News roundup — April 20

Libyan city of Misurata pleads for NATO ground forces

Misurata, the only rebel-held city in western Libya, has asked that NATO troops be sent to fight alongside the rebels holding off Libyan forces, a local government representative said Tuesday.

“If they don’t come, we will die,” Nouri Abdul Ati, a member of the 17-member ruling body in Misurata, told reporters as heavy machine gun fire, rockets and mortar rounds exploded in the near distance. “Grad rockets don’t leave anybody alive,” he said, referring to the truck-mounted rockets used by the Libyan military.

The local council in this besieged city sent its plea via letter a week ago to the Transitional National Council, the national opposition government in Benghazi in eastern Libya. The letter urged that NATO or United Nations troops be asked to defend Misurata against Moammar Kadafi’s forces, Ati said. The national council has yet to reply.

“We need a force from NATO or the U.N. on the ground now,” Ati said at a house set amid date palms, as the night’s regular roar of heavy shelling commenced. “We did not accept any foreign soldiers on our land, but that was before we faced the crimes of Kadafi.” (Los Angeles Times)

As British help Libyan rebels, aid goes to a divided force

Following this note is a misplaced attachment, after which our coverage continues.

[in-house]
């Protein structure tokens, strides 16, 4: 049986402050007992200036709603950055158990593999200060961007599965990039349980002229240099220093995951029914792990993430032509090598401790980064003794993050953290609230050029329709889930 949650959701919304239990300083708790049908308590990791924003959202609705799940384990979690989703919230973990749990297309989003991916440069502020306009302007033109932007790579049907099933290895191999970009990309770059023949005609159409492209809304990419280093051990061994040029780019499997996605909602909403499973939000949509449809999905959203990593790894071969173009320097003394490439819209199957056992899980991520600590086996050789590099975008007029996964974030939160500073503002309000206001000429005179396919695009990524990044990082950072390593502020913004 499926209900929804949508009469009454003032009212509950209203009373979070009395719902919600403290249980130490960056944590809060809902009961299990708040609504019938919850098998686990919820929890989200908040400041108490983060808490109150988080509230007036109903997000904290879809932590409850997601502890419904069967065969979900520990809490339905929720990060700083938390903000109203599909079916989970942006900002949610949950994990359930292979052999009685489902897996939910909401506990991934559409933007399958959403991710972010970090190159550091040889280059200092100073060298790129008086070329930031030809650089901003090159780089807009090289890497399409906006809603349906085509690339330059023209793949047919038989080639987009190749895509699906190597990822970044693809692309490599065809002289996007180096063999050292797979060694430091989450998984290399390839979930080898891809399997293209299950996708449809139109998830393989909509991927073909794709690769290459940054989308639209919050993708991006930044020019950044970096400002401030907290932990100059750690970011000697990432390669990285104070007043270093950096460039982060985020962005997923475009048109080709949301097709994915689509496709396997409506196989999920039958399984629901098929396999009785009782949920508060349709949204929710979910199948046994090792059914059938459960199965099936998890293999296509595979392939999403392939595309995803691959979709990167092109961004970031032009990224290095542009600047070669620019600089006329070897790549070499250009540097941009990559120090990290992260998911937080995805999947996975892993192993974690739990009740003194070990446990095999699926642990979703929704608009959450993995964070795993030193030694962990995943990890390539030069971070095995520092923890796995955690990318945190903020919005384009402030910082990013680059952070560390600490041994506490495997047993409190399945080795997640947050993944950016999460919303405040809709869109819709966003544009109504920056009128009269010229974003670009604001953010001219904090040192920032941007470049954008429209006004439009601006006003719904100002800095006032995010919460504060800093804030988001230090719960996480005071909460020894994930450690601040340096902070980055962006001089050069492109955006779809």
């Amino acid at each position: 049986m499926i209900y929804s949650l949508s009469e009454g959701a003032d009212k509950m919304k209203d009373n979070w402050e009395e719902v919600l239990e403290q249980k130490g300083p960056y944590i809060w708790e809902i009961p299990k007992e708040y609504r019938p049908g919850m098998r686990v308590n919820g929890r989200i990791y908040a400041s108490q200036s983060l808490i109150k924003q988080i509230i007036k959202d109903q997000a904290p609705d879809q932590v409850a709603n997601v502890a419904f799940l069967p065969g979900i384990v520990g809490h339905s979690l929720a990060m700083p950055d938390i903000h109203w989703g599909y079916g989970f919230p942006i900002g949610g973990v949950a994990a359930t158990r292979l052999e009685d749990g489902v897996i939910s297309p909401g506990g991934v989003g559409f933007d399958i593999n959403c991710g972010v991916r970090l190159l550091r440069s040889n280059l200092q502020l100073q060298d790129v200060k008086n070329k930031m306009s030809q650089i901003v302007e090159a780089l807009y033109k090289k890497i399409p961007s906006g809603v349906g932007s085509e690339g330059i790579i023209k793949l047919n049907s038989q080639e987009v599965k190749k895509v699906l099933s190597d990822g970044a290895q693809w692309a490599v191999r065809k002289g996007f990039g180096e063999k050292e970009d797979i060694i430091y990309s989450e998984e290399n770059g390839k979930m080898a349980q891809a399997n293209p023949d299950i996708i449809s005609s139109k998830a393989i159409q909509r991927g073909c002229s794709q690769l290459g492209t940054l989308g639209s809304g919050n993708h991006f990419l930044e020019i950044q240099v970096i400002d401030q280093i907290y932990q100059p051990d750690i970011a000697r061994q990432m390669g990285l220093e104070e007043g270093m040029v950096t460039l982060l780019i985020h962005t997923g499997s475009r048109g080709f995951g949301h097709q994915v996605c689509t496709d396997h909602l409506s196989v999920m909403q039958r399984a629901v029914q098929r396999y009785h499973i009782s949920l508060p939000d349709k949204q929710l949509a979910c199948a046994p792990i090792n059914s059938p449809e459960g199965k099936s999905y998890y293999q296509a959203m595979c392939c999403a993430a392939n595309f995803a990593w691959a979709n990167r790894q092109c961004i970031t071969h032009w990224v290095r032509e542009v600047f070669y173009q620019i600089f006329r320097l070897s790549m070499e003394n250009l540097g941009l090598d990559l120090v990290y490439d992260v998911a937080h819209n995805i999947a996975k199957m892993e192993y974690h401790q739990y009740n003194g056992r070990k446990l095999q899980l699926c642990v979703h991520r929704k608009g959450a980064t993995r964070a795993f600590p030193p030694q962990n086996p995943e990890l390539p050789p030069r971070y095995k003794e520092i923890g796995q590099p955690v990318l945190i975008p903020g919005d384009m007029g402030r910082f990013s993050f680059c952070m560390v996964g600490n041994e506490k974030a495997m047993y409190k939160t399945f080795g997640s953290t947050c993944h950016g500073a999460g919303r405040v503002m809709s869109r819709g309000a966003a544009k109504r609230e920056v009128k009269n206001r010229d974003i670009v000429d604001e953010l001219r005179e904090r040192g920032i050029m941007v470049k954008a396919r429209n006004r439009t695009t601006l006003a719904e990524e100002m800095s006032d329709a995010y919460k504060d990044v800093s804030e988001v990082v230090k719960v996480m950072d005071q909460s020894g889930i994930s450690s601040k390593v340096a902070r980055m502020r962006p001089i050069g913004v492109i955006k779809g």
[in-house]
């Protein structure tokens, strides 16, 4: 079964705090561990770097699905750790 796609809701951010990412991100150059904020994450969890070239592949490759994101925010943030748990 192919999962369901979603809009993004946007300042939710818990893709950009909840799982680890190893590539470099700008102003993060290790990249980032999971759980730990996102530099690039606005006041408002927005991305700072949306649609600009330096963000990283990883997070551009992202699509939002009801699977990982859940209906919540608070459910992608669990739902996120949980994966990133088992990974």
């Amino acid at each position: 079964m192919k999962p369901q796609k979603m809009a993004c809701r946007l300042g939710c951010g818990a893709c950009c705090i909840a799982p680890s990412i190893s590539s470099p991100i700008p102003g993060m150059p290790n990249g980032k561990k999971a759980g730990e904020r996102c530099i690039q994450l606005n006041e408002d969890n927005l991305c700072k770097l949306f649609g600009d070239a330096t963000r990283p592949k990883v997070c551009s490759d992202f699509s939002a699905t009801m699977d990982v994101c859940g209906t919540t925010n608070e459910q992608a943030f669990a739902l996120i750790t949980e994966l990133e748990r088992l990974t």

As NATO struggles to break a deepening stalemate in Libya, the British announced on Tuesday that they were sending military advisers to help build up a rebel army that has stumbled against the superior forces of Col. Muammar el-Qaddafi.

The first question the British will face is “Whose army?”

For they will find themselves advising a ragtag rebel force that cannot even agree on who its top officer is, amid squabbling between two generals who both come with unsavory baggage.

The dysfunction was on full display here this week. “I control everybody, the rebels and the regular army forces,” one of the two, Gen. Khalifa Hifter, said in an interview on Monday. “I am the field commander, and Gen. Abdul Fattah Younes is chief of staff. His job is to support us in the field, and my job is to lead the fighting.”

The rebels’ civilian leadership, the Transitional National Council, has insisted, however, that General Younes remains in charge of the military. “This is not true,” an official close to the council said Tuesday when told of General Hifter’s claims. “General Younes is over him, this is for sure, and General Hifter is under him.”

General Hifter made it clear that he viewed General Younes as an officer who was serving in a support or logistical role, and he explicitly blamed him for a string of humiliating retreats by rebels along the seesawing front line between Brega and Ajdabiya, most recently on Sunday, when seven rebels were killed during a counterattack by government forces that turned into a near rout.

“All of what happened there resulted from the command of Abdul Fattah Younes,” he said. “That’s why I came back to take charge, and in the next couple days I will take charge of every unit, not one unit. I am getting ready to lead the forces from now on.”